Senate republicans depart from reality

Over the past week, Swarthmore saw a departure of students leaving campus for spring break. On Capitol Hill, Senate Republicans seem to have experienced a similar phenomenon, leaving behind any appearance of rationality and common sense behind by authoring a letter to the government of Iran. Lead by Senator Tom Cotton (R-AK.), forty-seven senators penned the letter, entitled “An Open Letter to the Leaders of the Islamic Republic of Iran.” The letter argues that Iranian leaders should not negotiate an agreement on its nuclear development with U.S. officials, stating that any agreement would be constitutionally subject to the approval of the United States Senate, and then insinuating that President Obama’s administration could never receive this approval. At a basic level, the letter tells the Iranian government that the negotiations mean nothing because the Obama administration is powerless.

The ongoing negotiations have been among the more controversial issues in the political sphere this year. Just a few weeks earlier, Israeli Prime Minister Benjamin Netanyahu addressed a joint session of Congress. The content of his speech has been a source of disagreement, but the circumstances surrounding its inception were even more controversial, as House Speaker John Boehner invited Netanyahu to speak without notifying the White House. Netanyahu advocated against a deal with Iran in his speech before Congress, and the letter penned by Senate Republicans is proof that at least some have taken his remarks to heart.

From its opening line, this letter leaves a bitter taste in the mouths of readers. It begins “It has come to our attention while observing your nuclear negotiations with our government that you may not fully understand our constitutional system.” This patronizing tone continues throughout, as the leaders of this foreign nation are treated more like misbehaving children than a foreign power sitting on the other side of the negotiating table. While Iran’s actions on the international level can certainly be described as childish — in fact, this is a tame adjective — this tone gives the intention that the letter was less a serious foreign policy move than a mere political stunt, meant to pander to those at home who oppose such negotiations.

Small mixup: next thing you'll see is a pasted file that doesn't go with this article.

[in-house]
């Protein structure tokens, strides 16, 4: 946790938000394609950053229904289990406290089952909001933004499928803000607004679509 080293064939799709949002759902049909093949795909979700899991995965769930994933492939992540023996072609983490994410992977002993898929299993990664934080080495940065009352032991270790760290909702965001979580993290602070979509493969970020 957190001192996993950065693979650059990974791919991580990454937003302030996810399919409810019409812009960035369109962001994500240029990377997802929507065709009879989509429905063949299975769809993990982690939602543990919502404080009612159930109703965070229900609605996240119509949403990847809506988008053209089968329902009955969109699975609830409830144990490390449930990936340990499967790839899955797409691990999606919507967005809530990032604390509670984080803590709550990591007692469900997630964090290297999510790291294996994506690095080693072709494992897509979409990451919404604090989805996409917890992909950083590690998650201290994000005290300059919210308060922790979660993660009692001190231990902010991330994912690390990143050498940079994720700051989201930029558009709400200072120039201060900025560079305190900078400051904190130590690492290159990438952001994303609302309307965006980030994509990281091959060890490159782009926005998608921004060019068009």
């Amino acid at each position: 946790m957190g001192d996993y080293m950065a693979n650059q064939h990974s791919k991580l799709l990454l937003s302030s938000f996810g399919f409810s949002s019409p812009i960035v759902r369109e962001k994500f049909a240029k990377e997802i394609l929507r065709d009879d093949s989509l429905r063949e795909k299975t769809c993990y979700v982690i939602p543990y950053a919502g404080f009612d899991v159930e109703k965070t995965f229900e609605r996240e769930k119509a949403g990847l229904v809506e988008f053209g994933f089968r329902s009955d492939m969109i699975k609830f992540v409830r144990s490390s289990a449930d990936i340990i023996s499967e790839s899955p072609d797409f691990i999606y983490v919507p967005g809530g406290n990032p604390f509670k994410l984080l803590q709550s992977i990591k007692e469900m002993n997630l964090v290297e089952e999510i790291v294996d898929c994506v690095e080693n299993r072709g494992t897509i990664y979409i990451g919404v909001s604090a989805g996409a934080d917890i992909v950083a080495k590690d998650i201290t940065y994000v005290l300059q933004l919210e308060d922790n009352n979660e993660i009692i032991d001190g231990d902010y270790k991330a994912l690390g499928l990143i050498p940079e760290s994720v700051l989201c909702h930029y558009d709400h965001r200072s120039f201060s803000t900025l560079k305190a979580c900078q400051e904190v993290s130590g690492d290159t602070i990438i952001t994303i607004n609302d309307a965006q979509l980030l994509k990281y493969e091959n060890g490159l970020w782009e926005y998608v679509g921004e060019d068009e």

Placing this letter in the greater context of the ongoing negotiations is where it truly departs from the realm of rationality. The representatives of the United States are deeply engaged in negotiations with their counterparts from Iran. No agreement has been reached for Republican Senators to disagree with; instead, they’ve indicated blindly, and preemptively, that they have no interest in a deal. Releasing such a letter before a deal has been reached is shortsighted: Senate Republicans effectively served to reject an agreement whose terms have not yet been reached.

 More importantly, however, the letter serves to undermine the negotiating power of the United States. Pointing out the administration’s lack of unilateral power completely undercuts the ability of the negotiators to do their jobs. Senate Republicans are right — we do have a constitutional system that lays out how our government will handle agreements between our nation and others. However, that process begins back home once an agreement has been reached. What is best for the United States is undoubtedly for the most favorable agreement possible to be presented to this system, at which time Senate Republicans will wield their constitutional power. This letter undercuts our own negotiating power, handing the other side a huge advantage in one irrational, misguided action.

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